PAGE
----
Voters Will Focus On Cover-Up And Corruption Next Month
“The mood among conservative voters in America reminds me of the atmosphere among British Conservatives in 1997 shortly before Tony Blair became prime minister. The level of incompetence and mismanagement by the Republican leadership has been so bad it would take an act of God to regain their momentum.”
--GOP message master and strategist Frank Luntz
In the first major poll taken entirely after the Foley resignation and cover-up became apparent, an AP/Ipsos poll reports that congressional scandal and corruption will significantly affect their vote next month. The large sample poll taken Monday through Wednesday of this week, including over 700 likely voters, shows that congressional scandal and corruption, instead of the war on terror, will weigh heavily on the minds of likely voters.
With midterm elections less than five weeks away, the latest Associated Press-Ipsos poll found that about half of likely voters say recent disclosures of corruption and scandal in Congress will be very or extremely important when they cast their vote next month.
More troubling for Republicans, the poll found that by a margin of nearly 2-to-1 likely voters says Democrats would be better at combating political corruption than Republicans.
The poll also found that President Bush’s efforts to depict the war in Iraq as part of a larger campaign against terrorism and to portray Democrats as weak on national security was not altering the political landscape.
Approval of Bush's handling of the war in Iraq was at 37 percent among likely voters, down slightly from 41 percent last month. Bush's rating on handling foreign policy and terrorism also fell slightly, from 47 percent last month to 43 percent this month.
Down slightly? A four-point in a month amongst likely voters a month before the election, when your approval rating falls back under 40% again is anything but slight.
Note that Bush is losing ground on is ratings on Iraq and the war on terror at a time when Rove planned to link the two and run on them and taxes the rest of the way. As the Times notes this morning, Bush’s megaphone has been squashed by recent developments, and he and his strategists are resigned to the fact that they cannot alter the way this is playing out. In other words, this has neutered the Rove plan for the fall, and the Foley circular firing squad amongst Republicans has now allowed Democrats to spend a few weeks hammering their economic message, where the AP/Ipsos poll says Democrats have a 13-point edge over the GOP this fall. After yesterday’s Zogby poll results, which show that the Democrats are poised to take back the House, Zogby reports today that the Democrats are poised to take at least three Senate seats next month (Pennsylvania, Rhode Island, and Montana), and are tied in Tennessee and Ohio. But Zogby’s poll was concluded before the full effect of the Foley cover-up materialized, and is at odds with other polls showing more Democratic pick-up opportunities.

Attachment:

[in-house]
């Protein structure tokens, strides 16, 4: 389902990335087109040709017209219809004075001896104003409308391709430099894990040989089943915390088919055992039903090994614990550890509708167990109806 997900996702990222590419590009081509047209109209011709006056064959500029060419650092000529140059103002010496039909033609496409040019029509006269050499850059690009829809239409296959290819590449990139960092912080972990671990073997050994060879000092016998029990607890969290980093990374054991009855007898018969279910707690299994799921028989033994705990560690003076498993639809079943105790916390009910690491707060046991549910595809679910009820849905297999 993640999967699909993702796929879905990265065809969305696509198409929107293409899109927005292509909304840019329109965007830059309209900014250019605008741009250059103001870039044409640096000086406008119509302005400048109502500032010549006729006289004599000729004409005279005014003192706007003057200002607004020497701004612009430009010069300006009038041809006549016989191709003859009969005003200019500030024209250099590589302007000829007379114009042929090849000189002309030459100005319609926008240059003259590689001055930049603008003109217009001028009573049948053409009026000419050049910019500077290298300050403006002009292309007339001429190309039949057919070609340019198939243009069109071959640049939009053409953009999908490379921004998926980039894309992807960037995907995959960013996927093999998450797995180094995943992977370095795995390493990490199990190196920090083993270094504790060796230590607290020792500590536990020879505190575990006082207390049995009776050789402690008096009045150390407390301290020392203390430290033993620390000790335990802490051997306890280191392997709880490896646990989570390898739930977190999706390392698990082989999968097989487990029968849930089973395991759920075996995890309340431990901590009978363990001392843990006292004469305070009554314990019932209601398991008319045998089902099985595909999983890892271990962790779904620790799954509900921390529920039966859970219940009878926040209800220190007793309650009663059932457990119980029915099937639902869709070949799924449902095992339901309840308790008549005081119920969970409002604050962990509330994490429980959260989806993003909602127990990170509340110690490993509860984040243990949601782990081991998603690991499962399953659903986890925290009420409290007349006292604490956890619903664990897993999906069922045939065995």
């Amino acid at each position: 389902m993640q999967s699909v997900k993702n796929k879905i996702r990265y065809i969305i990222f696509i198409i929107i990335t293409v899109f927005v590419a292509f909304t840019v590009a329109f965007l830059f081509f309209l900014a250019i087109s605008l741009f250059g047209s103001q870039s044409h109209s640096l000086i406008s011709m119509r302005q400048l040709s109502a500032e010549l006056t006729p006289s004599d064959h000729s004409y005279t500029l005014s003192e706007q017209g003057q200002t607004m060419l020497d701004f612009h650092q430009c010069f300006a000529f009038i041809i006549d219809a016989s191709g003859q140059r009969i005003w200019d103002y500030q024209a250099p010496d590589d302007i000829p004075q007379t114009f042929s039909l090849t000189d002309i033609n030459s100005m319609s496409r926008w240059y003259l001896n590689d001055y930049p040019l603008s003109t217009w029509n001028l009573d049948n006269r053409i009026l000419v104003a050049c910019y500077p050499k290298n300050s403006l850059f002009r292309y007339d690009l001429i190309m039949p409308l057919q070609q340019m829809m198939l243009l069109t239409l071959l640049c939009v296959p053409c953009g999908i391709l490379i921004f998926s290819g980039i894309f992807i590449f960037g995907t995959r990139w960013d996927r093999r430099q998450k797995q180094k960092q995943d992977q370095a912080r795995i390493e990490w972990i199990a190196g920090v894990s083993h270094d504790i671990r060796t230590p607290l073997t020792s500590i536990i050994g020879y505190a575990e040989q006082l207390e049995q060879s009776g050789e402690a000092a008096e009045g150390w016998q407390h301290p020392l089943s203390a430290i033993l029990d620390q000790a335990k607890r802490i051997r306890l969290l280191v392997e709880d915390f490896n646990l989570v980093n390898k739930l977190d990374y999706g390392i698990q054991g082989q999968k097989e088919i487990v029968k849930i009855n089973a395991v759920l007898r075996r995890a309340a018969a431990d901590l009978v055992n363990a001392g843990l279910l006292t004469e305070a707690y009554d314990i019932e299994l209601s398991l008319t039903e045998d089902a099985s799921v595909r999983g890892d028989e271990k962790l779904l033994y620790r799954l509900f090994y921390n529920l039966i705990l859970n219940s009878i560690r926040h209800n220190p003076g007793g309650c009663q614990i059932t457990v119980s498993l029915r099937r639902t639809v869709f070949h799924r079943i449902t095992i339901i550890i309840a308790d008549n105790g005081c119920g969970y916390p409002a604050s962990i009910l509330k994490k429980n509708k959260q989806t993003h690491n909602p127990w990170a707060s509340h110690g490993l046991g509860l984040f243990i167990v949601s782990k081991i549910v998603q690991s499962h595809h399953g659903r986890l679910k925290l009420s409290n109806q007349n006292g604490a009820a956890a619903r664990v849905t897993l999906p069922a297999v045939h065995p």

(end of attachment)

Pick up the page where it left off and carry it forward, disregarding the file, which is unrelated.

As I said yesterday, Democrats need to frame the Foley cover-up in a larger narrative calling for Democratic control of Congress so that more time is spent on fighting terror effectively, fixing problems here at home, and making Congress and the White House responsive and accountable to Main Street, rather than Wall Street and maintaining GOP power.